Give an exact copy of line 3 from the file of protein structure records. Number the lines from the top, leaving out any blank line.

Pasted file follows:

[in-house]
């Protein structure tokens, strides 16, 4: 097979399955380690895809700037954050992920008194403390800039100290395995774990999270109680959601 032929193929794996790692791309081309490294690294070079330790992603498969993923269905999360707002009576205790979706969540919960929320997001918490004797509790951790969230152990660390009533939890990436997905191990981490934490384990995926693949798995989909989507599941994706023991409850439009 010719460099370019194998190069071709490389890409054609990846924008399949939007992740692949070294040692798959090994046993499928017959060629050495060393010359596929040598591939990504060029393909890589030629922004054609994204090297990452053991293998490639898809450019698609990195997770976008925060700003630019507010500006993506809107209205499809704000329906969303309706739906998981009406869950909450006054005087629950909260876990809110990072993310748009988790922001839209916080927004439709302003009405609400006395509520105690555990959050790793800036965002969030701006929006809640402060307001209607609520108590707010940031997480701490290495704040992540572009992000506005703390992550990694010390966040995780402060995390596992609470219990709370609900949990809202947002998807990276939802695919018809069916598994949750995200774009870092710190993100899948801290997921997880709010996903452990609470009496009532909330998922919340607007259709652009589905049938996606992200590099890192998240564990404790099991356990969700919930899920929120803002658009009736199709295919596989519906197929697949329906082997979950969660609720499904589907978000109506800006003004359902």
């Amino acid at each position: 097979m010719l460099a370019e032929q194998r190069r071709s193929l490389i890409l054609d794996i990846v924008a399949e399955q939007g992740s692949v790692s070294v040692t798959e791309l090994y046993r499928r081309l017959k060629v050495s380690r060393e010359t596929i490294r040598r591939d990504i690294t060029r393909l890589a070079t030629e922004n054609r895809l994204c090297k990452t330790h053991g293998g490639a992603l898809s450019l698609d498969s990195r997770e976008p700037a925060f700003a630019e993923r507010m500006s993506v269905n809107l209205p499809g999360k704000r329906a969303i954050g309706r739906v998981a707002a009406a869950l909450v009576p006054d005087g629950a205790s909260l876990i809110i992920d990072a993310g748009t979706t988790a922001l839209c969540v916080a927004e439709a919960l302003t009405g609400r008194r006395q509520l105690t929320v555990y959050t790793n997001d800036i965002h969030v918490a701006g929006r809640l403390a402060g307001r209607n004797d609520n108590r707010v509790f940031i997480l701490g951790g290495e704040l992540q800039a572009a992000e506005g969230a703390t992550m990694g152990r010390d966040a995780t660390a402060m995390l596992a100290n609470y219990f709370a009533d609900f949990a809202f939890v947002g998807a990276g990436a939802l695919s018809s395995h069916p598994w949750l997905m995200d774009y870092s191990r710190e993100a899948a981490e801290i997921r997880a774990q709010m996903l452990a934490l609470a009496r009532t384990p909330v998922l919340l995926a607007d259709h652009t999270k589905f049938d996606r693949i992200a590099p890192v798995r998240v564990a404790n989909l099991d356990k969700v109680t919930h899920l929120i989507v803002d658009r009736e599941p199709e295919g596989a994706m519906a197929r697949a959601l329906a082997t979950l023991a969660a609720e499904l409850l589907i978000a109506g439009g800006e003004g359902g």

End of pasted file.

């Amino acid at each position: 097979m010719l460099a370019e032929q194998r190069r071709s193929l490389i890409l054609d794996i990846v924008a399949e399955q939007g992740s692949v790692s070294v040692t798959e791309l090994y046993r499928r081309l017959k060629v050495s380690r060393e010359t596929i490294r040598r591939d990504i690294t060029r393909l890589a070079t030629e922004n054609r895809l994204c090297k990452t330790h053991g293998g490639a992603l898809s450019l698609d498969s990195r997770e976008p700037a925060f700003a630019e993923r507010m500006s993506v269905n809107l209205p499809g999360k704000r329906a969303i954050g309706r739906v998981a707002a009406a869950l909450v009576p006054d005087g629950a205790s909260l876990i809110i992920d990072a993310g748009t979706t988790a922001l839209c969540v916080a927004e439709a919960l302003t009405g609400r008194r006395q509520l105690t929320v555990y959050t790793n997001d800036i965002h969030v918490a701006g929006r809640l403390a402060g307001r209607n004797d609520n108590r707010v509790f940031i997480l701490g951790g290495e704040l992540q800039a572009a992000e506005g969230a703390t992550m990694g152990r010390d966040a995780t660390a402060m995390l596992a100290n609470y219990f709370a009533d609900f949990a809202f939890v947002g998807a990276g990436a939802l695919s018809s395995h069916p598994w949750l997905m995200d774009y870092s191990r710190e993100a899948a981490e801290i997921r997880a774990q709010m996903l452990a934490l609470a009496r009532t384990p909330v998922l919340l995926a607007d259709h652009t999270k589905f049938d996606r693949i992200a590099p890192v798995r998240v564990a404790n989909l099991d356990k969700v109680t919930h899920l929120i989507v803002d658009r009736e599941p199709e295919g596989a994706m519906a197929r697949a959601l329906a082997t979950l023991a969660a609720e499904l409850l589907i978000a109506g439009g800006e003004g359902g």